So that’s it. Another festive season over. Here we are, back to the grindstone, and staring Blue Monday – allegedly the most depressing day of the year - in the face.

On the long pilgrimage north to see my folks over New Year, I couldn’t help noticing how short the days seem 350 miles north-east of Cornwall, especially under a lugubrious raincloud. Headlights were on at 3.30pm, and our thoughts were shifting into evening mode. It was practically bedtime, after all.

It drove home how lucky we are to live in the South West, where daylight lingers a little longer – although even here, we are living in a kind of primeval hibernation mode.

The school routine is back with a vengeance, and after two weeks of emerging mid-morning, Daughter is struggling with the brutal wake-up call at 7am. I’m up first and in full dictator mode, barking orders while she shuffles around like a snail on go-slow.

Deep down, I’m with her 100%. What sensible person wants to haul themselves out of bed when all the signs are that it’s still night-time?

Lack of daylight was just one factor in the calculations that placed Blue Monday on the third Monday in January – this year, it’s the 15th. Other considerations included post-Christmas debt combined with the distance from payday, and the weather – which, let’s face it, has been spectacularly grim at times.

Proven phenomenon, or marketing ploy? Once a ground-breaking song by New Order, the term Blue Monday was coined in 2005 by a travel company who asked a psychologist to predict the day when people would be most likely to book a summer holiday.

It stuck, but has been widely panned by mental health specialists, who are quick to point out that depression can last longer than one named day and can’t always be fixed by a cheap break in the sun, and that to imply as much trivialises a very real and serious issue.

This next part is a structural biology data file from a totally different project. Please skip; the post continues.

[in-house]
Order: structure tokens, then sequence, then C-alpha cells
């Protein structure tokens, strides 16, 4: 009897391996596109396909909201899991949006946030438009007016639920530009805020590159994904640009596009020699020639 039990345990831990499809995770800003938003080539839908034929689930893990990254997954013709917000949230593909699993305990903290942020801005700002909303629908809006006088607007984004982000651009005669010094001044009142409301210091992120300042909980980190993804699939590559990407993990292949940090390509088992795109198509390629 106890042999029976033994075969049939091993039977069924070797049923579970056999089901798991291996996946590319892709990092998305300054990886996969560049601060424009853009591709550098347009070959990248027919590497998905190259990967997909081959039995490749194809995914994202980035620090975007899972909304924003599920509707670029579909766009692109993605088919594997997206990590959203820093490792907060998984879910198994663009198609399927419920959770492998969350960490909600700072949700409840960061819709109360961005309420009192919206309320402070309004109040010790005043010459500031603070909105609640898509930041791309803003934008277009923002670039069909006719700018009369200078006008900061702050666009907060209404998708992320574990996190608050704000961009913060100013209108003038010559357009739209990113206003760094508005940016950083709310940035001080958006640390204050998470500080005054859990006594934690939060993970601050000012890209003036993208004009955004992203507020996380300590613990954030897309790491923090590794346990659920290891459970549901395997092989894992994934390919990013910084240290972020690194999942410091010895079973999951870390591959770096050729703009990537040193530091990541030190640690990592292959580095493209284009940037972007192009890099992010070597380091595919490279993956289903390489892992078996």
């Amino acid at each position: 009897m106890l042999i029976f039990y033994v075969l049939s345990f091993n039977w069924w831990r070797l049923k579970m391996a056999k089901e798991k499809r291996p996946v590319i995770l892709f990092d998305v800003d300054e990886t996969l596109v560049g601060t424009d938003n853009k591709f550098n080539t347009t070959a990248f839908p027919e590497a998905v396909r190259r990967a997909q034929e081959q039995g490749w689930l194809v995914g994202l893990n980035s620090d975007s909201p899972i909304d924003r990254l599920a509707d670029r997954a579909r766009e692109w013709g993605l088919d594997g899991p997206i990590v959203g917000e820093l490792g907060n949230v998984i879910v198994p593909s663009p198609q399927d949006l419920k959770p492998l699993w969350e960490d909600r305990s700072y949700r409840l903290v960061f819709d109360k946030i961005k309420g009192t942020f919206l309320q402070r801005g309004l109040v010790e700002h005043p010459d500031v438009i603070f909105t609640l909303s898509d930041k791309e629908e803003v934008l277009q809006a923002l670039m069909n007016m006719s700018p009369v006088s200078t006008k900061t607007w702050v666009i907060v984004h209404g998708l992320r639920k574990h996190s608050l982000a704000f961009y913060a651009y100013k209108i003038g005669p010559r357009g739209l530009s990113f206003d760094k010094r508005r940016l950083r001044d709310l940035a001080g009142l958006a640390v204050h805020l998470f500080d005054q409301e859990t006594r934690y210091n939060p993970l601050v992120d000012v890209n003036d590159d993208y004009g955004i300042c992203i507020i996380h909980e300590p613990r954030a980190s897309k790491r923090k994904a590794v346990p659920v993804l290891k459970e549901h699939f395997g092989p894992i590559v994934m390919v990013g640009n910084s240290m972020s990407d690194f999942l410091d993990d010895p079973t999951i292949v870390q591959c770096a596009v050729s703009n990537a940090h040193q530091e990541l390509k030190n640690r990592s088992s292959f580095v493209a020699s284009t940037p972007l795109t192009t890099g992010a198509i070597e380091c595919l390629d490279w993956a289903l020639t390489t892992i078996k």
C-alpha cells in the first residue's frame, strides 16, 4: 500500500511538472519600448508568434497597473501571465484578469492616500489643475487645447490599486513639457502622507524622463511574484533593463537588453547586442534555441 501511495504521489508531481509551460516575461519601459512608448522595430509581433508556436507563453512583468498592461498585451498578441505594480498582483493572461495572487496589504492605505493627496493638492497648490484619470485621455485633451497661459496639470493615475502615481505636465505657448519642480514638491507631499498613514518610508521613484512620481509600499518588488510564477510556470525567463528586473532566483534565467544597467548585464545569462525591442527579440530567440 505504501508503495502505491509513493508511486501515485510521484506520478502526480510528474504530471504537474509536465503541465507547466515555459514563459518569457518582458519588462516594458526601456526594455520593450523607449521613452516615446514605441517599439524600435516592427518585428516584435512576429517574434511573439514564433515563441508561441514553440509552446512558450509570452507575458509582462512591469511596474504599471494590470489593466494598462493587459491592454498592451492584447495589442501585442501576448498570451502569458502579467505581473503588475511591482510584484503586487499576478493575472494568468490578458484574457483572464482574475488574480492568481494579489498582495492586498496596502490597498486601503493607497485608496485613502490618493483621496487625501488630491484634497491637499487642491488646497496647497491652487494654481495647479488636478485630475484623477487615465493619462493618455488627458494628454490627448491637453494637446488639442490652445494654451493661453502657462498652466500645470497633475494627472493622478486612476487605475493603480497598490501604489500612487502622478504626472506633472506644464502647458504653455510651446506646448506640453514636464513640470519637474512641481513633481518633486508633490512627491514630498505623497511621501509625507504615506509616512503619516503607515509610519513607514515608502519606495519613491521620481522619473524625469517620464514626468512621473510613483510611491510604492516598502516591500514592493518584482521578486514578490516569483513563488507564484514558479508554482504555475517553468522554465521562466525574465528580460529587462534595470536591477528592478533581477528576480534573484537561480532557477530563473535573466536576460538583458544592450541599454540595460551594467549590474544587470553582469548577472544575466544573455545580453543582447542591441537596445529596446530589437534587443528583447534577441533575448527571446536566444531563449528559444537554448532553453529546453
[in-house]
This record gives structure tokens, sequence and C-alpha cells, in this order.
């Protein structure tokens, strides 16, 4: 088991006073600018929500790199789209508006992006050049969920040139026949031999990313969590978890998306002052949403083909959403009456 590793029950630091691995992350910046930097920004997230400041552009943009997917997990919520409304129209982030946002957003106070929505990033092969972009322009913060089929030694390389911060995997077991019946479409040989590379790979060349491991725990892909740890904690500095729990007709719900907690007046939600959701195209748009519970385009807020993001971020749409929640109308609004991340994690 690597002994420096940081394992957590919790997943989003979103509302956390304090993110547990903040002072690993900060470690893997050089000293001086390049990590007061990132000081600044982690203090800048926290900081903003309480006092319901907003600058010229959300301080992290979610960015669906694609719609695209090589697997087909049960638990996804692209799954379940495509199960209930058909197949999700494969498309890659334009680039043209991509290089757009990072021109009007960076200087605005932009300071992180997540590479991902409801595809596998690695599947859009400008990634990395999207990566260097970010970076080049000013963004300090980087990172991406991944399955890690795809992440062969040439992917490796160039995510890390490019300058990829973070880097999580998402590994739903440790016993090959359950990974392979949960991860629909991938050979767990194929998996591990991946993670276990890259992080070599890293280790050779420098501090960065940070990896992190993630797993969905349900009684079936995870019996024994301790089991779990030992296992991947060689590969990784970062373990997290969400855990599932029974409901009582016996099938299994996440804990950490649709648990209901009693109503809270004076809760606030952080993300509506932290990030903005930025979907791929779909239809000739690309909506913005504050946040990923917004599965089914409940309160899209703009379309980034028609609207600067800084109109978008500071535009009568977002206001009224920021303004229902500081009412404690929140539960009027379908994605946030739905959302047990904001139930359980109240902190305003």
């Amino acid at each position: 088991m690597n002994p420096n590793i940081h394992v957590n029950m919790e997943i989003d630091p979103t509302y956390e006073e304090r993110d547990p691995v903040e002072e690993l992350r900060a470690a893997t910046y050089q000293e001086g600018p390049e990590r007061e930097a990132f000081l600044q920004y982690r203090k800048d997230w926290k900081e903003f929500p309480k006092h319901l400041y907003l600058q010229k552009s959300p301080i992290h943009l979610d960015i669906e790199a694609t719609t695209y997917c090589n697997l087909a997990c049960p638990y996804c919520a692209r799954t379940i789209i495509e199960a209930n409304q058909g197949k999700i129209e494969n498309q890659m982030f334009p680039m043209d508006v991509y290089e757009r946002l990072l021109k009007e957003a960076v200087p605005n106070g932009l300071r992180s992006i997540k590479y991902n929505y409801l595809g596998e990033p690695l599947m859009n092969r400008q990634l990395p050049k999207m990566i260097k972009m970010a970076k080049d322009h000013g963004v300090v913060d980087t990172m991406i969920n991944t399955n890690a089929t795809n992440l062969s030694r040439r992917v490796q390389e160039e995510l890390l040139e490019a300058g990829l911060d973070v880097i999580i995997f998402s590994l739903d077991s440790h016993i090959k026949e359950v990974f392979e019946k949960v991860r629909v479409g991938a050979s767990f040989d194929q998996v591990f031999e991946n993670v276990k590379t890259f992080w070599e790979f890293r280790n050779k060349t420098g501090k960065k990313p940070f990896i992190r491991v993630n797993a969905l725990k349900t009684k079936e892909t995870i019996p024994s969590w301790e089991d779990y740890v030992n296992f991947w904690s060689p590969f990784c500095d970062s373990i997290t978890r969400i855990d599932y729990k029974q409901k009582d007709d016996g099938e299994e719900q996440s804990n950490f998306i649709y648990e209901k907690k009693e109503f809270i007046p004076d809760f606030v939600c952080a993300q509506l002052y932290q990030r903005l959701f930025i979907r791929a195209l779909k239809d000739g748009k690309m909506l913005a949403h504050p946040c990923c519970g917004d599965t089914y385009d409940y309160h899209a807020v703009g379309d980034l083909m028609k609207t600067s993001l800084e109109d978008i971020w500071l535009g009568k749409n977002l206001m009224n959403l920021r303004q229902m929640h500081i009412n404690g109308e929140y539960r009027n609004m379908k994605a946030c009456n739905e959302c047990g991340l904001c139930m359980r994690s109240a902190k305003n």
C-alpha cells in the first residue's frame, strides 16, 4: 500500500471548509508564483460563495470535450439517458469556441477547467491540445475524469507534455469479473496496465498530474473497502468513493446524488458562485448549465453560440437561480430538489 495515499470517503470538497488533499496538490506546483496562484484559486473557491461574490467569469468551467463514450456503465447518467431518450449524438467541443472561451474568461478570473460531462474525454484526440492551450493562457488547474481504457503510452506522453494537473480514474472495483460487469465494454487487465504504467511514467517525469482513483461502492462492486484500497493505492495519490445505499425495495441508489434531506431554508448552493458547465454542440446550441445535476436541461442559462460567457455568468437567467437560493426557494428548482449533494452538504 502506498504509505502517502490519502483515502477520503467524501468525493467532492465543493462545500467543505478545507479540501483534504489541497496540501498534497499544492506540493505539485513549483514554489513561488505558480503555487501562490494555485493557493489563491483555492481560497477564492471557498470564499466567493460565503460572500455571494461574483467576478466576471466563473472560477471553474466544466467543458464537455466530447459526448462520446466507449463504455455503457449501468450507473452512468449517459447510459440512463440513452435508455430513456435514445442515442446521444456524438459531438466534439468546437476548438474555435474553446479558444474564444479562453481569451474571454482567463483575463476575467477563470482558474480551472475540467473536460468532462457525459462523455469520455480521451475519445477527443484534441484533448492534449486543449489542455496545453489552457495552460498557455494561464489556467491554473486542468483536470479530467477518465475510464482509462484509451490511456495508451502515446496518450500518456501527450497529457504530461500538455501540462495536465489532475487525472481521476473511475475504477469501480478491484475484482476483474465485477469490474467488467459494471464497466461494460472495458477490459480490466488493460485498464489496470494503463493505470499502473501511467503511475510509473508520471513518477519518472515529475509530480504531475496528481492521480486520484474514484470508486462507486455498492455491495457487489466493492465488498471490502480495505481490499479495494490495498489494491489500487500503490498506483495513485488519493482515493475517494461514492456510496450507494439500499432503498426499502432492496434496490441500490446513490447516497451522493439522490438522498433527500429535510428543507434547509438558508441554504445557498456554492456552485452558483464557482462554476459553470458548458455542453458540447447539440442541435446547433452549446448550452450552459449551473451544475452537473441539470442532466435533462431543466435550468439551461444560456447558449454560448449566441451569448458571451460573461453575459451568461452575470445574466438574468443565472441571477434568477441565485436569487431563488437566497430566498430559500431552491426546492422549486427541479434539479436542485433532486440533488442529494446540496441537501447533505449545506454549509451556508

Nevertheless, these short, sombre, soggy days can be a slog. Even the NHS recognises Seasonal Affective Disorder (SAD), citing the main theory as a lack of sunlight preventing a part of the brain called the hypothalamus working properly. The result: more sleepy hormones, fewer happy hormones and circadian rhythms all over the shop.

What to do? The internet isn’t short of suggestions, from dress-down days at work (darling: for homeworkers, every day is a dress-down day) to simply making sure that you get out for a walk, however short, during daylight hours.

Eat healthy food. Sing upbeat songs. Spend time with loved ones, doing something you can look forward to.

Above all, remember: for all the title and the theory, Blue Monday is just another day, like all the others. Try not to let it get you down.